3. The history of UI design: from command lines to GUIs
The command line in MS-DOS 6.0. (It stands for Microsoft Disk Operating System—and is what PC user interfaces looked like before the introduction of Windows in 1985!)
Thirty years ago, user interfaces on PCs were typically driven by a command line, like in MS-DOS (pictured above). This could be a very efficient user interface—but the user had to actively learn how to interact with it, because specific commands had to be typed in using the correct syntax.
Here’s an example of a simple MS-DOS command, which would list the contents of the current folder:
But commands with lots of options required the user to remember all the “toggles” that went with the command, and select them correctly, usually without any prompts to help. For example, this one would add two file attributes to the file called “autoexec.bat”, and make the file read-only and hidden:
C:\>attrib +r +h autoexec.bat
Boring, right? As a result, command-line interfaces were usually the preserve of computer enthusiasts, IT professionals, and people who were compelled to use them in their jobs. Command lines were certainly not most people’s idea of fun, and unsurprisingly home computers did not take off in the MS-DOS era. Command lines were an effective user interface for some functions, but offered a poor experience for the general user.
Xerox Star (1981)
To move away from command lines, a number of tech companies developed the first “graphical user interfaces”, or GUIs. The Xerox Star (1981) was the first mass-market device to have a UI based around on-screen windows. Apple followed it with the Macintosh in 1984, and Microsoft with Windows in 1985.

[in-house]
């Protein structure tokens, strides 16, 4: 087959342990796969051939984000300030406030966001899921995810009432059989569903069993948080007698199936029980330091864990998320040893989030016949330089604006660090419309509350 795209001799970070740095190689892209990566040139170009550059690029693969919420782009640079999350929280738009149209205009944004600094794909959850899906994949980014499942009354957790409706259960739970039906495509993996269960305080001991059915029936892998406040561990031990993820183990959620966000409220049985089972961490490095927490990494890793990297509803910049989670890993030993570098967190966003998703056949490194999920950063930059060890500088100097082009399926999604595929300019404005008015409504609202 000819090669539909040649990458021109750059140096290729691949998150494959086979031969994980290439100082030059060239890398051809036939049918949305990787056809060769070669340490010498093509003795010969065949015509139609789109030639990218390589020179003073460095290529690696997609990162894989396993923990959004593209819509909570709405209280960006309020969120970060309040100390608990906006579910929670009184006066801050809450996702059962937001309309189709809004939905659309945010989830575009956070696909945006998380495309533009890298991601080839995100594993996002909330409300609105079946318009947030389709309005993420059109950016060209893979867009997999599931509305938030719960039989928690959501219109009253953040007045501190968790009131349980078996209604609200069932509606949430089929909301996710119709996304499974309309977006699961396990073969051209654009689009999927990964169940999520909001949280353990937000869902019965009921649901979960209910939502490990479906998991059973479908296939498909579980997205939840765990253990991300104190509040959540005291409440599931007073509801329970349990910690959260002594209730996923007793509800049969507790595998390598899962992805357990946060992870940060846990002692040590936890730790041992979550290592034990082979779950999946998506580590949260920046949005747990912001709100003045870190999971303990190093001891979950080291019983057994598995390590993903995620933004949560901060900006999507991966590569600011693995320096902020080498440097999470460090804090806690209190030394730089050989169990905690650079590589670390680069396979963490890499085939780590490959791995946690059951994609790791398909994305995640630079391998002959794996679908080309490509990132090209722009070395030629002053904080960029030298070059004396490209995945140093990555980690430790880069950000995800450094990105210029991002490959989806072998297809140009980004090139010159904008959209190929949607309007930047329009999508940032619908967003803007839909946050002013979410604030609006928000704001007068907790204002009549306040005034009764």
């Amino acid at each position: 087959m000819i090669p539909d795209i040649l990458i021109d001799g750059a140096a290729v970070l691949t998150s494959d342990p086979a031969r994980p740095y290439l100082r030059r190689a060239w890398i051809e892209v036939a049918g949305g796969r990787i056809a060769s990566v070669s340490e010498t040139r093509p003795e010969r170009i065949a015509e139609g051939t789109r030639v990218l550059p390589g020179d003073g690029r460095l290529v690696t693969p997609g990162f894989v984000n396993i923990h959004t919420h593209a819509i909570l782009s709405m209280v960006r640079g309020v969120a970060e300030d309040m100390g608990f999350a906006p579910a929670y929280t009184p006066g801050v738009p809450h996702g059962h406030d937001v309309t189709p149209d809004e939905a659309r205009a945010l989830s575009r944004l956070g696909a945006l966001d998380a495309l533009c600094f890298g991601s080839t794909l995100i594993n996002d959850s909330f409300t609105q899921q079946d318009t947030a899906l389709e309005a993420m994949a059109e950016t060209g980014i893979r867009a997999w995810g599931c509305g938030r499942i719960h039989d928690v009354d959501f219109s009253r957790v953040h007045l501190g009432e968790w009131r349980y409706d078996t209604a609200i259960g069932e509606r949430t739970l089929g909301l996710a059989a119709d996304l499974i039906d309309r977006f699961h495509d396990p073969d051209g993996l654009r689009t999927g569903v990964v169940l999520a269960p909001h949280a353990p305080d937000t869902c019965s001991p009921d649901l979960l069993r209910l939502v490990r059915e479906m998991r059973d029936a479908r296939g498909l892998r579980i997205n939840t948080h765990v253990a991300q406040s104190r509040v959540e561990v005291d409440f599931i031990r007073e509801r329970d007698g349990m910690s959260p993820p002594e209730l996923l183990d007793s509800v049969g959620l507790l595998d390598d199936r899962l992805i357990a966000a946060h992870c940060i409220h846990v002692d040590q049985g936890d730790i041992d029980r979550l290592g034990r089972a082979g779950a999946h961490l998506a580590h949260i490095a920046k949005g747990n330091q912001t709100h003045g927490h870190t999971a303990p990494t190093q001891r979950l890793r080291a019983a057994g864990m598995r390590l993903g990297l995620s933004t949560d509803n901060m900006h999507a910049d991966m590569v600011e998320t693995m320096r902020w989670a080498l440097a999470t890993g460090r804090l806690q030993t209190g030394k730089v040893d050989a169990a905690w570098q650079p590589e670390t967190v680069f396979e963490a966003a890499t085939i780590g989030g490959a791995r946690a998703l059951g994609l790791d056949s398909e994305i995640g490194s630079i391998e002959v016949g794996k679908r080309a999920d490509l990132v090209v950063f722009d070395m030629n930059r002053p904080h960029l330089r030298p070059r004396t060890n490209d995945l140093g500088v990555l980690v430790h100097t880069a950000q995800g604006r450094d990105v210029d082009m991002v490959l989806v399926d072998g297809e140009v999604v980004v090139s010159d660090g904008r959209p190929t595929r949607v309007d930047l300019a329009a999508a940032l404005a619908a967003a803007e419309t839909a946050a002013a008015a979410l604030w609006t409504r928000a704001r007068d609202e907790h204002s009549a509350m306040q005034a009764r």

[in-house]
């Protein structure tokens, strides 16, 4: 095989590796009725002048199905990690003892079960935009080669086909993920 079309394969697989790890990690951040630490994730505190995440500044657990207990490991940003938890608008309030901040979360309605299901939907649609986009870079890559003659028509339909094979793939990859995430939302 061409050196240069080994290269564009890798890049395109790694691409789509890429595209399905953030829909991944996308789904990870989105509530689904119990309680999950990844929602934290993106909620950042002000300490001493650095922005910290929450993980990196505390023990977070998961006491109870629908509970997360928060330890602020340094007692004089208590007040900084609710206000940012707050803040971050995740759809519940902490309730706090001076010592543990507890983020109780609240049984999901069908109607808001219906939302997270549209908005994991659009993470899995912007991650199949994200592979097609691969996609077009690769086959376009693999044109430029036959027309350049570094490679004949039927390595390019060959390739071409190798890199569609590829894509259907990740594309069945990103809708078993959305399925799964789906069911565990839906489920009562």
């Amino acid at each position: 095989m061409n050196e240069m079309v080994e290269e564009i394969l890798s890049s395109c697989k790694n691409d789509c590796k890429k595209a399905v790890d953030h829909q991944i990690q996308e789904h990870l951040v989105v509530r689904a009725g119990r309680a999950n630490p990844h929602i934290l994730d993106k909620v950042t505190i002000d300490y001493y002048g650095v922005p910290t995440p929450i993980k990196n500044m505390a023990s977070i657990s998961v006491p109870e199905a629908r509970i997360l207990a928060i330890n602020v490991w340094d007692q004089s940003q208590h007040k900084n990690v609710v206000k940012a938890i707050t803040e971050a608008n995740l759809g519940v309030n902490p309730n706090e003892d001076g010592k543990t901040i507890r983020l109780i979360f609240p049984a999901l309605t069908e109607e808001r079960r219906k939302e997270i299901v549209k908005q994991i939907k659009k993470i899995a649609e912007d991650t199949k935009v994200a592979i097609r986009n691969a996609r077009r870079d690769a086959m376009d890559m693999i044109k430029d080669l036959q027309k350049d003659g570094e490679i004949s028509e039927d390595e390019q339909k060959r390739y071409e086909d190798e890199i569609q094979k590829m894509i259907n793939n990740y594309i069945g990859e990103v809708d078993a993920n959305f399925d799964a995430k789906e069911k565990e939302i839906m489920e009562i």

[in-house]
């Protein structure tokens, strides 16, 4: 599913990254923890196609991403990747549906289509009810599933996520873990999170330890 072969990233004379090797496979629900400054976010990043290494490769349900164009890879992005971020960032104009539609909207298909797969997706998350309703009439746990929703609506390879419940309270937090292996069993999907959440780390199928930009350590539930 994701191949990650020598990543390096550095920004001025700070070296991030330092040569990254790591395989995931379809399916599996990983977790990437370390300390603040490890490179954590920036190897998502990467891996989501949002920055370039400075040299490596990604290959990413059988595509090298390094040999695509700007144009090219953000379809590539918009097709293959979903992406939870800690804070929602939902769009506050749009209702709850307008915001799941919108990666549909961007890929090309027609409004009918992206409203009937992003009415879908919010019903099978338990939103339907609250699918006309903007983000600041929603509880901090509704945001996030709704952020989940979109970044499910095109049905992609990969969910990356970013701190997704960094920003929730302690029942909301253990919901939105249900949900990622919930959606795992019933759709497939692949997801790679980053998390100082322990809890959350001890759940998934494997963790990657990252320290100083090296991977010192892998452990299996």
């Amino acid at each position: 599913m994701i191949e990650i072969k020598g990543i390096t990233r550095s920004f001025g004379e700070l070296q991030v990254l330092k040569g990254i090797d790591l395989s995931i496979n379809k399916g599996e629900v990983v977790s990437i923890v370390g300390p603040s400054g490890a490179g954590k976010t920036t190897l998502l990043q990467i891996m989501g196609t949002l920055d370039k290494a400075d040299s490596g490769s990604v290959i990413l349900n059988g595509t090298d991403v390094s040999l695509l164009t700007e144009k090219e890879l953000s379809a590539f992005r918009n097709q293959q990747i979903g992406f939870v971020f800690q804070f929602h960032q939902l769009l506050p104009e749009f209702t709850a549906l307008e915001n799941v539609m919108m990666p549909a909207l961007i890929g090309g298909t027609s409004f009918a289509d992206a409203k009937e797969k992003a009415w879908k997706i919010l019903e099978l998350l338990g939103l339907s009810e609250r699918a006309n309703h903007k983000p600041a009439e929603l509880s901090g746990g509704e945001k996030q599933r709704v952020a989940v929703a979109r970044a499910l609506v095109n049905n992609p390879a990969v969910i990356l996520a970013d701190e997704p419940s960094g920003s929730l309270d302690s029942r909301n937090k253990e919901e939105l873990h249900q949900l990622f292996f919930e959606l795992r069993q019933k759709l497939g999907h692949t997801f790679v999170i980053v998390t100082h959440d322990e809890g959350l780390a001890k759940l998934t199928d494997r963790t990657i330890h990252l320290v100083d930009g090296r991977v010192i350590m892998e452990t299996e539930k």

Apple Macintosh (1984, and it still looks familiar) & Windows 1.0 (1985, and it doesn’t).
During the 1990s and 2000s, significant advances were made in desktop UI design. These changes were driven by the increasing importance of computers and other interactive technologies, both at work and in the home.
Although Windows retains its capacity to baffle the average user, Microsoft’s series of Windows releases (95, 98, XP, Windows 7, Windows 10) nevertheless incorporate significant advances in interface design.
Apple followed a similar path of UI advancement through successive releases of Mac OS. In contrast with Windows, though, Mac OS retained significant continuity of appearance and interaction principles from one version to the next. (How users experience the changes between versions of a product is itself an area of UX and UI design that is often overlooked—and indeed is the cause of much of the criticism that traditionally follows a new release.)
The decade since the release of the iPhone in 2007 has been marked by an increasing focus on the UI of smartphones and tablets, and the distinct needs of their users. Apple’s iOS, and Google’s Android (which uses UI principles modeled on the company’s Material Design guidelines) are advanced GUIs that stand at the end of almost 40 years of user interface development.
Check out Part 2!
In the second installment of this article, we discuss what UI design means today, explore some case studies, and offer some pointers to further resources.